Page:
Sunday, February 20, 2011

Focus

I came across the book Focus by Leo Babauta, and decided to assign it to all of my students this semester (as supplementary reading) to help them think through their relationship to technology, and also their approach to their own lives and work.  Every now and then I open up some time for us to talk about this.  My students' reactions (not surprisingly) are mixed.  For some, these ideas are a welcome revelation.  Others resist tremendously.

Babauta discusses how our technological connectedness can be addictive.  He also points out how the addictive effects can distract us from focusing our energies well on the projects that may be the most meaningful to us.  Creative work requires times of solitude and sustained deep attention.  He is not against technology.  He is just aware of how technology can take over our lives and start to control us, and his book is largely about how we can regain control of our technology.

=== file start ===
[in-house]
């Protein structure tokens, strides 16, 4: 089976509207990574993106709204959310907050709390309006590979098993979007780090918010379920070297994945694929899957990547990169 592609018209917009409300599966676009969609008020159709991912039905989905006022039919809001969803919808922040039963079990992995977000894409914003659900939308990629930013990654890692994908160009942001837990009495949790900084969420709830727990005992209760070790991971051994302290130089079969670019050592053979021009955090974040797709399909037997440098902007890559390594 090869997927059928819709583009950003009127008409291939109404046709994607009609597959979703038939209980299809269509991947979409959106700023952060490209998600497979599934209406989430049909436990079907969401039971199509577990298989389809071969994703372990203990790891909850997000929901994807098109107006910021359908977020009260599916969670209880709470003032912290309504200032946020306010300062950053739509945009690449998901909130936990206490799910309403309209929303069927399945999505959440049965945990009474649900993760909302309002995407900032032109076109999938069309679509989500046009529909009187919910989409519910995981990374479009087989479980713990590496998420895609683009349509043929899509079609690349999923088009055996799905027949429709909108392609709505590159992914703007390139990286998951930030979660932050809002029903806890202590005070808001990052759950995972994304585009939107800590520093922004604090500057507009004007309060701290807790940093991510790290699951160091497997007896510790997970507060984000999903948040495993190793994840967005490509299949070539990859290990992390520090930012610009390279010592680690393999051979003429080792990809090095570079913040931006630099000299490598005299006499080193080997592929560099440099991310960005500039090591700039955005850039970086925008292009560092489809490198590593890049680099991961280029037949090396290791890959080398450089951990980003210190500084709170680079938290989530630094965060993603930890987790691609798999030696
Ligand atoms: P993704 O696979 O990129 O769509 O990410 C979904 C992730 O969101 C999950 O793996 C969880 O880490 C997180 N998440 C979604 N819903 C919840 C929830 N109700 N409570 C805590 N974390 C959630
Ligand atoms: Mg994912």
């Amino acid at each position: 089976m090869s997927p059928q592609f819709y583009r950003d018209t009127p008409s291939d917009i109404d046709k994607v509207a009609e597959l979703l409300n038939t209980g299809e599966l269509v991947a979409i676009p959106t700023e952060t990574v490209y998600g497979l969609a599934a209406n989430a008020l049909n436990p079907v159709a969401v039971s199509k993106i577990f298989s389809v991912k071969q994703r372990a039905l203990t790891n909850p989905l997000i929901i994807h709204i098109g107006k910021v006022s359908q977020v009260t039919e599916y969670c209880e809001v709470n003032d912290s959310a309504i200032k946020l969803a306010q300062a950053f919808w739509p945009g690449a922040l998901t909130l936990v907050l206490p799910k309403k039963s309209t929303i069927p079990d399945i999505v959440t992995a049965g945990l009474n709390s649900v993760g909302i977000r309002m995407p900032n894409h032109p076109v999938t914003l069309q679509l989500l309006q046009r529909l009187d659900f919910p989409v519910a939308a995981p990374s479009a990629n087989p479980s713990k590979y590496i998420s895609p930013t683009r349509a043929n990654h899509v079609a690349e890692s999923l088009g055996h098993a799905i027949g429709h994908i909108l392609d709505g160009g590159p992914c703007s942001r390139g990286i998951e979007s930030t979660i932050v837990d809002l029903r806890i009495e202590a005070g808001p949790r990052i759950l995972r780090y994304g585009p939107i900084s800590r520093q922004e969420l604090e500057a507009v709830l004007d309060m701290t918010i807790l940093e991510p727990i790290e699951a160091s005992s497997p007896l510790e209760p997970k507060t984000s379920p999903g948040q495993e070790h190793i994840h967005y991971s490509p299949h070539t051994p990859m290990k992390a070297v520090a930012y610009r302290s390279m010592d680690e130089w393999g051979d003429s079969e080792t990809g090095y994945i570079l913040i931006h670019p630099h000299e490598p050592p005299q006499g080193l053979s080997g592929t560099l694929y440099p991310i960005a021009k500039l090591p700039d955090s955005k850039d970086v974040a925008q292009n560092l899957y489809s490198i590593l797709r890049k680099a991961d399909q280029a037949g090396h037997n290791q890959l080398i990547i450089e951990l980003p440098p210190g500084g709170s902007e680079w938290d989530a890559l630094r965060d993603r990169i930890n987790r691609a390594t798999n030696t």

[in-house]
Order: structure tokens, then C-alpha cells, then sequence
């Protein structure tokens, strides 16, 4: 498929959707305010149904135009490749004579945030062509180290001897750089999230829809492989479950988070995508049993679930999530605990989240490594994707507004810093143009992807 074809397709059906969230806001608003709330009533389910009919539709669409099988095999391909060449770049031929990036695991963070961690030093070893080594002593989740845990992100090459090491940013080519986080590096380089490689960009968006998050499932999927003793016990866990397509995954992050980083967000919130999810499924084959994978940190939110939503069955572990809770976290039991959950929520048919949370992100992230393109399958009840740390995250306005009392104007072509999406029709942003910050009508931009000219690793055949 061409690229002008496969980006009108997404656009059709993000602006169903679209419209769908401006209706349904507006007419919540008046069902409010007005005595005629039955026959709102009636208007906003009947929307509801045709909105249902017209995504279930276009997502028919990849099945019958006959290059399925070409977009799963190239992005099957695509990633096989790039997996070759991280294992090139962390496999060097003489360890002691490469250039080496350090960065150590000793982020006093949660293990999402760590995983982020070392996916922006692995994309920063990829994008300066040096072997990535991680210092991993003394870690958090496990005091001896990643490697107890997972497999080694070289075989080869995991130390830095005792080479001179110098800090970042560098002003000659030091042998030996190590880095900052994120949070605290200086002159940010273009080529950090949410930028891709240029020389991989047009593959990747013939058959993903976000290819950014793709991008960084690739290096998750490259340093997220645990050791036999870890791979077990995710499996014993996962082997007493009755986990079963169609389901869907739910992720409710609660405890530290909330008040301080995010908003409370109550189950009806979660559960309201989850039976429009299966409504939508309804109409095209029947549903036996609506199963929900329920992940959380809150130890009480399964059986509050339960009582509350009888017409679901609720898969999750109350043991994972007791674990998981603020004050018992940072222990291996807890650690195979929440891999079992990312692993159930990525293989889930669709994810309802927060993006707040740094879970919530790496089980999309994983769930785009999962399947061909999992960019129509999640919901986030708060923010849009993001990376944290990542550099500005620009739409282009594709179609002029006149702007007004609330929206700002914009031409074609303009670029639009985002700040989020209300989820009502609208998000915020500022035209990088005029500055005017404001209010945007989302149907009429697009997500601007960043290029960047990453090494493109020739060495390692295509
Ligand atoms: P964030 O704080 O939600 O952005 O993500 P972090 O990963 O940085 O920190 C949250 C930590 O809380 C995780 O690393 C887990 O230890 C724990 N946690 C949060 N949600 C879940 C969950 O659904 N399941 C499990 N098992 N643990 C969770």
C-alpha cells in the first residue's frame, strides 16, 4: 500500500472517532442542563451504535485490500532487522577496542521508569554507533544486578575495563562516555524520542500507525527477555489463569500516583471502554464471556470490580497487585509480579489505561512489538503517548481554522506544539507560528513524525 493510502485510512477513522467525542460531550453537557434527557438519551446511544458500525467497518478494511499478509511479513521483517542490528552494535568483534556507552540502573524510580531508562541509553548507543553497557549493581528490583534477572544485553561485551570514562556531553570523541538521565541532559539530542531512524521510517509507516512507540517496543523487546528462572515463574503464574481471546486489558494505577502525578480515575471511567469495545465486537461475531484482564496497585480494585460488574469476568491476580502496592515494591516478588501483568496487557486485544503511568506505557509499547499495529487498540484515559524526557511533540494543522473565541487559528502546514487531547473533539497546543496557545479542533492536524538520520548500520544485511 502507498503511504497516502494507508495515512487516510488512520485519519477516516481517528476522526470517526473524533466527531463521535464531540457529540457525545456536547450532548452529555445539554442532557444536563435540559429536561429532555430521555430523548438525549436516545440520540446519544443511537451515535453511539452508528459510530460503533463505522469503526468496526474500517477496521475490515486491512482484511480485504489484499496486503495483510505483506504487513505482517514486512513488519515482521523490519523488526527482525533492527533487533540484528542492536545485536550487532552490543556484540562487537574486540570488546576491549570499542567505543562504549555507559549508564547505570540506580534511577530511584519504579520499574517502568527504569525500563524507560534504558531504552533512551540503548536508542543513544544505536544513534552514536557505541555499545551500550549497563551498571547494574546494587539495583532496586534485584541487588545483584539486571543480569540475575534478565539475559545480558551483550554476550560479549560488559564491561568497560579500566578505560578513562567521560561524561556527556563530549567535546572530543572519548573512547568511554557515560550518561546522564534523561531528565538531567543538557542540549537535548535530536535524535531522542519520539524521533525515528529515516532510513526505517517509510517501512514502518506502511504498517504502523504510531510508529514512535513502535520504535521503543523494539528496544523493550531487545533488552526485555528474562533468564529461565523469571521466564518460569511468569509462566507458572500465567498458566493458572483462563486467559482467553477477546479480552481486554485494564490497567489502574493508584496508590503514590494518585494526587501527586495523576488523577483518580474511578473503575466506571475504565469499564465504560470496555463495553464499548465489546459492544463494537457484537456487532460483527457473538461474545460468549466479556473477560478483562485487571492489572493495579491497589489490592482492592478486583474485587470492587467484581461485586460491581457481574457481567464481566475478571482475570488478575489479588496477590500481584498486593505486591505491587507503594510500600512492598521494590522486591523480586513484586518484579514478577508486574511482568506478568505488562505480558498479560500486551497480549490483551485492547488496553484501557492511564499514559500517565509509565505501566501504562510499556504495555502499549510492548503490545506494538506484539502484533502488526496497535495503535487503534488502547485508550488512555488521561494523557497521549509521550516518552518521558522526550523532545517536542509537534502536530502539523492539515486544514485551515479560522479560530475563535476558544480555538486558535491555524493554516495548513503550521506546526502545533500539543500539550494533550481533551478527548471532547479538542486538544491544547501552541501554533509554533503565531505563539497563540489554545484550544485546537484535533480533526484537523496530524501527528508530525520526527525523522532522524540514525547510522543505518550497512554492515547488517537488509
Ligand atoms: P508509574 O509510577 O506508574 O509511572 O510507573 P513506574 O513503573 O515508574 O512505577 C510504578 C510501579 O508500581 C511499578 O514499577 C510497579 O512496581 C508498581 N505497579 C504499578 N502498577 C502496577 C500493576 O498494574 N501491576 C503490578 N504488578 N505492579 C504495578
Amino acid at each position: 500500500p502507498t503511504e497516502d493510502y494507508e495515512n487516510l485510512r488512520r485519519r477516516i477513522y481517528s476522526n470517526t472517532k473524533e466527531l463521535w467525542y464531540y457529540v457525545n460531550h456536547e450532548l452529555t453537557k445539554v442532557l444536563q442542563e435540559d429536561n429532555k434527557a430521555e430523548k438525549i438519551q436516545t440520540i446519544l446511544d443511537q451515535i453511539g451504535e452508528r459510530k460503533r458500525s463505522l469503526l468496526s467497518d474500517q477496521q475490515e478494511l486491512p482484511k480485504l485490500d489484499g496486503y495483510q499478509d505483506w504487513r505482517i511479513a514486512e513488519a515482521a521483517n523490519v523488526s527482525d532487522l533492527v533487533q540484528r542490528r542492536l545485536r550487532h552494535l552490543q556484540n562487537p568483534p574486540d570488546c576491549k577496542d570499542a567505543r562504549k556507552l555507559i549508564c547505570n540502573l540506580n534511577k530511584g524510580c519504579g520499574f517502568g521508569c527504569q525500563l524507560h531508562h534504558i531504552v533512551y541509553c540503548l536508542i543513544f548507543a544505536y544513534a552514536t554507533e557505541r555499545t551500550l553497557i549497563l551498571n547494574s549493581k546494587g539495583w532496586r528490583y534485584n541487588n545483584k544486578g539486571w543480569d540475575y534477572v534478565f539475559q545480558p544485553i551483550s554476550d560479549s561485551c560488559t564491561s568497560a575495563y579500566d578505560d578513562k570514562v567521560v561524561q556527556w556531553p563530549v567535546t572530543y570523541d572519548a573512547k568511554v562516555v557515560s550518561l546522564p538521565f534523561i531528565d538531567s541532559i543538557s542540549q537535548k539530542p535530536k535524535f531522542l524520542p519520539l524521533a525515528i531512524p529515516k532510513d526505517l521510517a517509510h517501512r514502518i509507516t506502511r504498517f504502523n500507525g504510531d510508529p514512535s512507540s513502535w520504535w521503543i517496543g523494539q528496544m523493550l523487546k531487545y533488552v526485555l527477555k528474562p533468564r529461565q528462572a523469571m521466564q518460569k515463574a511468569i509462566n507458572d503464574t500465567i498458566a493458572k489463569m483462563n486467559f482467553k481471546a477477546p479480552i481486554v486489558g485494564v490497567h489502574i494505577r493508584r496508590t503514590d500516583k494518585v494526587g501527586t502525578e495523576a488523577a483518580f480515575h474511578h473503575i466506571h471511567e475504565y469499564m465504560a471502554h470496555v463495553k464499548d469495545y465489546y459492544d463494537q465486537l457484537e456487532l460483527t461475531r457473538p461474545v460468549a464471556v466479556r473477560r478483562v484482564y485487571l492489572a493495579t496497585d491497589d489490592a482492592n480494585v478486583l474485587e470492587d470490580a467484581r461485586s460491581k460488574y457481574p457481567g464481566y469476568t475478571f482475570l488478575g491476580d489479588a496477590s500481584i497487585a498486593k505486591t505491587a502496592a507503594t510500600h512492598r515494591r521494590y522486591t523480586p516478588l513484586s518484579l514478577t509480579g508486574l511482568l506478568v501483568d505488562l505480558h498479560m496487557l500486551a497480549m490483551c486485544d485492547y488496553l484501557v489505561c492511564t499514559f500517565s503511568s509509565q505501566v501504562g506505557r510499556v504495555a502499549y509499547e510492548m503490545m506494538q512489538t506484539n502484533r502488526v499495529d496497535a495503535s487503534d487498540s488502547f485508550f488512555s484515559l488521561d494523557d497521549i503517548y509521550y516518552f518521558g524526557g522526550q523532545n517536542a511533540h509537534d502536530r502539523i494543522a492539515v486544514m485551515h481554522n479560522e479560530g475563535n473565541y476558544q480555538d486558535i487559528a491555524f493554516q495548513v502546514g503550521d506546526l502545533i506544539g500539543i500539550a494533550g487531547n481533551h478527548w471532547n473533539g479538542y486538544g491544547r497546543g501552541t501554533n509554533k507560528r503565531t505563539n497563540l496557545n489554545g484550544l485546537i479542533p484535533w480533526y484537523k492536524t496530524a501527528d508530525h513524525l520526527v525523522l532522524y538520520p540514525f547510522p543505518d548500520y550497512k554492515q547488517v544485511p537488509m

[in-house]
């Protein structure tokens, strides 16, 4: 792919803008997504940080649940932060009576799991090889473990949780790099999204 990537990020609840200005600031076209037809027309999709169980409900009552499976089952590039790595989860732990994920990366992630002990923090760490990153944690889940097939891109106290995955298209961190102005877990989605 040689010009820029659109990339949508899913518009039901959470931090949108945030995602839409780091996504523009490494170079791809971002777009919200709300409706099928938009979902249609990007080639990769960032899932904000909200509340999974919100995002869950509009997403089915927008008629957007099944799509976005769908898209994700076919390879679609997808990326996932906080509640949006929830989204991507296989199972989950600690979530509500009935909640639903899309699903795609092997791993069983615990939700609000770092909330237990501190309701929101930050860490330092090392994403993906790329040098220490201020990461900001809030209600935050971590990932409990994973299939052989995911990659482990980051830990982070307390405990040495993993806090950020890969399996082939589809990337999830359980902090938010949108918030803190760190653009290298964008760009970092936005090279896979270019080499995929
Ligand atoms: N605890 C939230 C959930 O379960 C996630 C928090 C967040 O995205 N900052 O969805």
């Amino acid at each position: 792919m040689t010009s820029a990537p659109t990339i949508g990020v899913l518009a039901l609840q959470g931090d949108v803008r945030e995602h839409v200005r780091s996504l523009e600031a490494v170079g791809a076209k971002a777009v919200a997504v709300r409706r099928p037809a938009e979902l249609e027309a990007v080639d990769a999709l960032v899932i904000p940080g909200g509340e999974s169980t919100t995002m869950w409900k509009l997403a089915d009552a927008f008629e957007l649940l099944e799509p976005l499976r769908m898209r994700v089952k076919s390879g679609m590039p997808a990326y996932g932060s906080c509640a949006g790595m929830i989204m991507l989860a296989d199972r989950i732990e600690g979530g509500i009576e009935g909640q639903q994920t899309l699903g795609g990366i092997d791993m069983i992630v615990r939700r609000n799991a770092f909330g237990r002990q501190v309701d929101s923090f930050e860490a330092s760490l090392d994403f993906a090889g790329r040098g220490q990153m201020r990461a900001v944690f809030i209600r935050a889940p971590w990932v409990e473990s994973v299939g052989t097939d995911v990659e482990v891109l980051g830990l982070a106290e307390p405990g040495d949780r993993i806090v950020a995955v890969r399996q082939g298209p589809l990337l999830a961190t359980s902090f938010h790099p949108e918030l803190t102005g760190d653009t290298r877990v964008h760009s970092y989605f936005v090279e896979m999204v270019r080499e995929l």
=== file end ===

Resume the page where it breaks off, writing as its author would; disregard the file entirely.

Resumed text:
A lot of what he discusses about how to simplify and focus are principles I have been discovering and implementing in my own life, and so I appreciate the book for the support it offers as well as the new ideas I have been trying.  He advocates single-tasking instead of multi-tasking, and enjoying each moment.  "Practice stillness, and the stillness becomes a canvas upon which you can paint the masterpiece of your life."

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